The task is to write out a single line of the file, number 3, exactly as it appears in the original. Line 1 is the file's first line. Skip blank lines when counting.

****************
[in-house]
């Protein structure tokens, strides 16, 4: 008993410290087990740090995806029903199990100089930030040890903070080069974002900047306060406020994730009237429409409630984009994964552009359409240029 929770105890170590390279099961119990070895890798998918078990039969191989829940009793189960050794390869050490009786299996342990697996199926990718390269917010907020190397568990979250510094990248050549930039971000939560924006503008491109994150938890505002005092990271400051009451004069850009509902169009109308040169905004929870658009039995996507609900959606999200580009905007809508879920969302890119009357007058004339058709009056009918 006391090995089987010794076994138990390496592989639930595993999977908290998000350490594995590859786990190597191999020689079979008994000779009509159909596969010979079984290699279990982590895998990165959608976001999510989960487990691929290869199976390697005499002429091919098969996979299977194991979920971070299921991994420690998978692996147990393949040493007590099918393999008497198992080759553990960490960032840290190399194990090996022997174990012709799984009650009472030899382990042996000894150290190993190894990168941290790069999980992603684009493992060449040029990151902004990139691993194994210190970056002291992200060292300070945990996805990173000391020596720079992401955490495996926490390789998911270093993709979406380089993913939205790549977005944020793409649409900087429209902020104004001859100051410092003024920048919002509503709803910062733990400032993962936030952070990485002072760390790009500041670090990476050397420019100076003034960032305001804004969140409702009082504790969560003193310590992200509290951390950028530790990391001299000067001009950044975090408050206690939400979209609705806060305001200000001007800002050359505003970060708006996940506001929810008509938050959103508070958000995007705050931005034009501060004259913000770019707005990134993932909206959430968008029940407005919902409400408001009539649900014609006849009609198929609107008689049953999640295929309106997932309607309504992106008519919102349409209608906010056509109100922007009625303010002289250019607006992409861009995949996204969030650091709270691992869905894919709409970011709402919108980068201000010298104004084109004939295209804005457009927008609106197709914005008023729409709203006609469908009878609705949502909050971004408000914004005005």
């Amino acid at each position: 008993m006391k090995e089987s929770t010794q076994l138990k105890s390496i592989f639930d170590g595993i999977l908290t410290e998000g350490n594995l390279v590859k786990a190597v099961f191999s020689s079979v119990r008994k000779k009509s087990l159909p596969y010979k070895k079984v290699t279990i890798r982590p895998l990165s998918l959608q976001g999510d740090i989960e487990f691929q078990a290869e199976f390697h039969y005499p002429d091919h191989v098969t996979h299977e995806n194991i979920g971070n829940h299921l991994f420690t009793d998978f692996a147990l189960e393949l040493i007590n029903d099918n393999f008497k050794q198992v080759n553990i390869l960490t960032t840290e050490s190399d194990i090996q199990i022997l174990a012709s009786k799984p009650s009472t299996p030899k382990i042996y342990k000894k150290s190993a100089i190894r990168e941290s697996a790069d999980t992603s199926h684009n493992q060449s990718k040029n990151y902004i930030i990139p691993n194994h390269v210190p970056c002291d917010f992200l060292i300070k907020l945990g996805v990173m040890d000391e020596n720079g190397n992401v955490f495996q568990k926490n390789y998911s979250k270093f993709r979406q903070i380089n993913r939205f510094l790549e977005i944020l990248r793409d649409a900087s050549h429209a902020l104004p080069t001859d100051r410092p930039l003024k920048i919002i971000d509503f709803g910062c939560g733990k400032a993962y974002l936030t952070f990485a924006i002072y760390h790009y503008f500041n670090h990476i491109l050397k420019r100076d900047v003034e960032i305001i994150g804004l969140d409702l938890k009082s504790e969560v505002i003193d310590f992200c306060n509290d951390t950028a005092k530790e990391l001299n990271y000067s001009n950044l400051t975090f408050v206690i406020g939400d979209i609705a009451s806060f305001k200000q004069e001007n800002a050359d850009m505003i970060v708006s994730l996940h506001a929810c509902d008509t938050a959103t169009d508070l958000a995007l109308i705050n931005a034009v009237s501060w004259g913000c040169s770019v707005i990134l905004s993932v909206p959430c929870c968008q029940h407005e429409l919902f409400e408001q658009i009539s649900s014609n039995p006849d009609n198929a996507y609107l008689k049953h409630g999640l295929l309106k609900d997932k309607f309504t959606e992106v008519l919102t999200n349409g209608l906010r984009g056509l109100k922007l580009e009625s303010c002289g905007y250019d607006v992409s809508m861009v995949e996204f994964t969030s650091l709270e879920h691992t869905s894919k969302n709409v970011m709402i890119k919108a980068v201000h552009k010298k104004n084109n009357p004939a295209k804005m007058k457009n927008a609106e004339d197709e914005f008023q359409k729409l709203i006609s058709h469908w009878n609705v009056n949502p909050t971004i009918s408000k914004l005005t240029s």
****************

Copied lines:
């Amino acid at each position: 008993m006391k090995e089987s929770t010794q076994l138990k105890s390496i592989f639930d170590g595993i999977l908290t410290e998000g350490n594995l390279v590859k786990a190597v099961f191999s020689s079979v119990r008994k000779k009509s087990l159909p596969y010979k070895k079984v290699t279990i890798r982590p895998l990165s998918l959608q976001g999510d740090i989960e487990f691929q078990a290869e199976f390697h039969y005499p002429d091919h191989v098969t996979h299977e995806n194991i979920g971070n829940h299921l991994f420690t009793d998978f692996a147990l189960e393949l040493i007590n029903d099918n393999f008497k050794q198992v080759n553990i390869l960490t960032t840290e050490s190399d194990i090996q199990i022997l174990a012709s009786k799984p009650s009472t299996p030899k382990i042996y342990k000894k150290s190993a100089i190894r990168e941290s697996a790069d999980t992603s199926h684009n493992q060449s990718k040029n990151y902004i930030i990139p691993n194994h390269v210190p970056c002291d917010f992200l060292i300070k907020l945990g996805v990173m040890d000391e020596n720079g190397n992401v955490f495996q568990k926490n390789y998911s979250k270093f993709r979406q903070i380089n993913r939205f510094l790549e977005i944020l990248r793409d649409a900087s050549h429209a902020l104004p080069t001859d100051r410092p930039l003024k920048i919002i971000d509503f709803g910062c939560g733990k400032a993962y974002l936030t952070f990485a924006i002072y760390h790009y503008f500041n670090h990476i491109l050397k420019r100076d900047v003034e960032i305001i994150g804004l969140d409702l938890k009082s504790e969560v505002i003193d310590f992200c306060n509290d951390t950028a005092k530790e990391l001299n990271y000067s001009n950044l400051t975090f408050v206690i406020g939400d979209i609705a009451s806060f305001k200000q004069e001007n800002a050359d850009m505003i970060v708006s994730l996940h506001a929810c509902d008509t938050a959103t169009d508070l958000a995007l109308i705050n931005a034009v009237s501060w004259g913000c040169s770019v707005i990134l905004s993932v909206p959430c929870c968008q029940h407005e429409l919902f409400e408001q658009i009539s649900s014609n039995p006849d009609n198929a996507y609107l008689k049953h409630g999640l295929l309106k609900d997932k309607f309504t959606e992106v008519l919102t999200n349409g209608l906010r984009g056509l109100k922007l580009e009625s303010c002289g905007y250019d607006v992409s809508m861009v995949e996204f994964t969030s650091l709270e879920h691992t869905s894919k969302n709409v970011m709402i890119k919108a980068v201000h552009k010298k104004n084109n009357p004939a295209k804005m007058k457009n927008a609106e004339d197709e914005f008023q359409k729409l709203i006609s058709h469908w009878n609705v009056n949502p909050t971004i009918s408000k914004l005005t240029s």